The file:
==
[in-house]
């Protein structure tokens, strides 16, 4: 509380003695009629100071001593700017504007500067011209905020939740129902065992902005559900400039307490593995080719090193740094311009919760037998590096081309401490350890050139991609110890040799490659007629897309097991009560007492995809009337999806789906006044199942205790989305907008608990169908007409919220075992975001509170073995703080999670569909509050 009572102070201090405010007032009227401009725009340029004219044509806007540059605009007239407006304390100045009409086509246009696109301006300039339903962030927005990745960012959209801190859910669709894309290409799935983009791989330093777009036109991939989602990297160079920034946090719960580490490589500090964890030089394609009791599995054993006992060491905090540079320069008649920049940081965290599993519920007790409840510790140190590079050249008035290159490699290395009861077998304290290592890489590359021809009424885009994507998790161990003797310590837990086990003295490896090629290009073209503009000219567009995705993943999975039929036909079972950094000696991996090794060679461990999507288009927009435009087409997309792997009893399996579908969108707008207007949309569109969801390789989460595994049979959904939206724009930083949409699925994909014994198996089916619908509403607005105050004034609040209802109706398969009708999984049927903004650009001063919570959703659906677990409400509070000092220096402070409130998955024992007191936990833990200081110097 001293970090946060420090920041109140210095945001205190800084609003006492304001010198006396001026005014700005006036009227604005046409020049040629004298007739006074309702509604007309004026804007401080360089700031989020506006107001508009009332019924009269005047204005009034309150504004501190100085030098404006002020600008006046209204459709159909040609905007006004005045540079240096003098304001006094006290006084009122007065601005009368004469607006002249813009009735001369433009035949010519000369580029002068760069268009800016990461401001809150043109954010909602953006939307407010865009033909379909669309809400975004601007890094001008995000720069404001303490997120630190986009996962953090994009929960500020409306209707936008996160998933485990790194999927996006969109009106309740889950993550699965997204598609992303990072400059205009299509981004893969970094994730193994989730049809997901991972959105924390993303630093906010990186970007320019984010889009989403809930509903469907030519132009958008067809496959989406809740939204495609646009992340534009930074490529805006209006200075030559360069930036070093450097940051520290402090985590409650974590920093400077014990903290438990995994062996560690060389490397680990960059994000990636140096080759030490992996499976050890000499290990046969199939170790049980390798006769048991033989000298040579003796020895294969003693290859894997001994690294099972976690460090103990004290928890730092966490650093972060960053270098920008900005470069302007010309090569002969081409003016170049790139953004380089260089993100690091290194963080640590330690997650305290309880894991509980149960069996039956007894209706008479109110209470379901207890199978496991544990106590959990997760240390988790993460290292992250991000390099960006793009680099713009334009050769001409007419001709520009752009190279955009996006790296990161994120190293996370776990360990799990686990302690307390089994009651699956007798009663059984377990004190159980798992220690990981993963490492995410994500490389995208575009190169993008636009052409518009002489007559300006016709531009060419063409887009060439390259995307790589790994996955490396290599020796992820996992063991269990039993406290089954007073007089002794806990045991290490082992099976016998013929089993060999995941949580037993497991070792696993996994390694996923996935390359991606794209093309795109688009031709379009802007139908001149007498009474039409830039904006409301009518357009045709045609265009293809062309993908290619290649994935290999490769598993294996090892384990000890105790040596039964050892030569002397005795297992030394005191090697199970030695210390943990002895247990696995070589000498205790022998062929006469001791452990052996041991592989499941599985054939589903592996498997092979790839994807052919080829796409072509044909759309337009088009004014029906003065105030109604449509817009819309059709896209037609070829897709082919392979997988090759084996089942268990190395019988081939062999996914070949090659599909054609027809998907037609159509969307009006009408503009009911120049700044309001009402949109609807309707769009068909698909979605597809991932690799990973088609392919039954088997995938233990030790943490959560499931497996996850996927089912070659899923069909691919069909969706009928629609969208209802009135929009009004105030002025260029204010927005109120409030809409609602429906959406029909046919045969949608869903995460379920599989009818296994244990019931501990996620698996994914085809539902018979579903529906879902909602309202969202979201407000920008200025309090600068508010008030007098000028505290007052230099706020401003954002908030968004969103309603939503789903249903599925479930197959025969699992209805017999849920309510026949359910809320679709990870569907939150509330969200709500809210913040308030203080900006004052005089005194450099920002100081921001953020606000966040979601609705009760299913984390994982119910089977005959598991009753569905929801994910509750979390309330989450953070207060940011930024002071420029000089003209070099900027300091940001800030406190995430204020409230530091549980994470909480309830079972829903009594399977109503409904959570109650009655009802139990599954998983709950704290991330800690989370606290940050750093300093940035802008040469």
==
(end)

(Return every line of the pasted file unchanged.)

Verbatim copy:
[in-house]
């Protein structure tokens, strides 16, 4: 509380003695009629100071001593700017504007500067011209905020939740129902065992902005559900400039307490593995080719090193740094311009919760037998590096081309401490350890050139991609110890040799490659007629897309097991009560007492995809009337999806789906006044199942205790989305907008608990169908007409919220075992975001509170073995703080999670569909509050 009572102070201090405010007032009227401009725009340029004219044509806007540059605009007239407006304390100045009409086509246009696109301006300039339903962030927005990745960012959209801190859910669709894309290409799935983009791989330093777009036109991939989602990297160079920034946090719960580490490589500090964890030089394609009791599995054993006992060491905090540079320069008649920049940081965290599993519920007790409840510790140190590079050249008035290159490699290395009861077998304290290592890489590359021809009424885009994507998790161990003797310590837990086990003295490896090629290009073209503009000219567009995705993943999975039929036909079972950094000696991996090794060679461990999507288009927009435009087409997309792997009893399996579908969108707008207007949309569109969801390789989460595994049979959904939206724009930083949409699925994909014994198996089916619908509403607005105050004034609040209802109706398969009708999984049927903004650009001063919570959703659906677990409400509070000092220096402070409130998955024992007191936990833990200081110097 001293970090946060420090920041109140210095945001205190800084609003006492304001010198006396001026005014700005006036009227604005046409020049040629004298007739006074309702509604007309004026804007401080360089700031989020506006107001508009009332019924009269005047204005009034309150504004501190100085030098404006002020600008006046209204459709159909040609905007006004005045540079240096003098304001006094006290006084009122007065601005009368004469607006002249813009009735001369433009035949010519000369580029002068760069268009800016990461401001809150043109954010909602953006939307407010865009033909379909669309809400975004601007890094001008995000720069404001303490997120630190986009996962953090994009929960500020409306209707936008996160998933485990790194999927996006969109009106309740889950993550699965997204598609992303990072400059205009299509981004893969970094994730193994989730049809997901991972959105924390993303630093906010990186970007320019984010889009989403809930509903469907030519132009958008067809496959989406809740939204495609646009992340534009930074490529805006209006200075030559360069930036070093450097940051520290402090985590409650974590920093400077014990903290438990995994062996560690060389490397680990960059994000990636140096080759030490992996499976050890000499290990046969199939170790049980390798006769048991033989000298040579003796020895294969003693290859894997001994690294099972976690460090103990004290928890730092966490650093972060960053270098920008900005470069302007010309090569002969081409003016170049790139953004380089260089993100690091290194963080640590330690997650305290309880894991509980149960069996039956007894209706008479109110209470379901207890199978496991544990106590959990997760240390988790993460290292992250991000390099960006793009680099713009334009050769001409007419001709520009752009190279955009996006790296990161994120190293996370776990360990799990686990302690307390089994009651699956007798009663059984377990004190159980798992220690990981993963490492995410994500490389995208575009190169993008636009052409518009002489007559300006016709531009060419063409887009060439390259995307790589790994996955490396290599020796992820996992063991269990039993406290089954007073007089002794806990045991290490082992099976016998013929089993060999995941949580037993497991070792696993996994390694996923996935390359991606794209093309795109688009031709379009802007139908001149007498009474039409830039904006409301009518357009045709045609265009293809062309993908290619290649994935290999490769598993294996090892384990000890105790040596039964050892030569002397005795297992030394005191090697199970030695210390943990002895247990696995070589000498205790022998062929006469001791452990052996041991592989499941599985054939589903592996498997092979790839994807052919080829796409072509044909759309337009088009004014029906003065105030109604449509817009819309059709896209037609070829897709082919392979997988090759084996089942268990190395019988081939062999996914070949090659599909054609027809998907037609159509969307009006009408503009009911120049700044309001009402949109609807309707769009068909698909979605597809991932690799990973088609392919039954088997995938233990030790943490959560499931497996996850996927089912070659899923069909691919069909969706009928629609969208209802009135929009009004105030002025260029204010927005109120409030809409609602429906959406029909046919045969949608869903995460379920599989009818296994244990019931501990996620698996994914085809539902018979579903529906879902909602309202969202979201407000920008200025309090600068508010008030007098000028505290007052230099706020401003954002908030968004969103309603939503789903249903599925479930197959025969699992209805017999849920309510026949359910809320679709990870569907939150509330969200709500809210913040308030203080900006004052005089005194450099920002100081921001953020606000966040979601609705009760299913984390994982119910089977005959598991009753569905929801994910509750979390309330989450953070207060940011930024002071420029000089003209070099900027300091940001800030406190995430204020409230530091549980994470909480309830079972829903009594399977109503409904959570109650009655009802139990599954998983709950704290991330800690989370606290940050750093300093940035802008040469």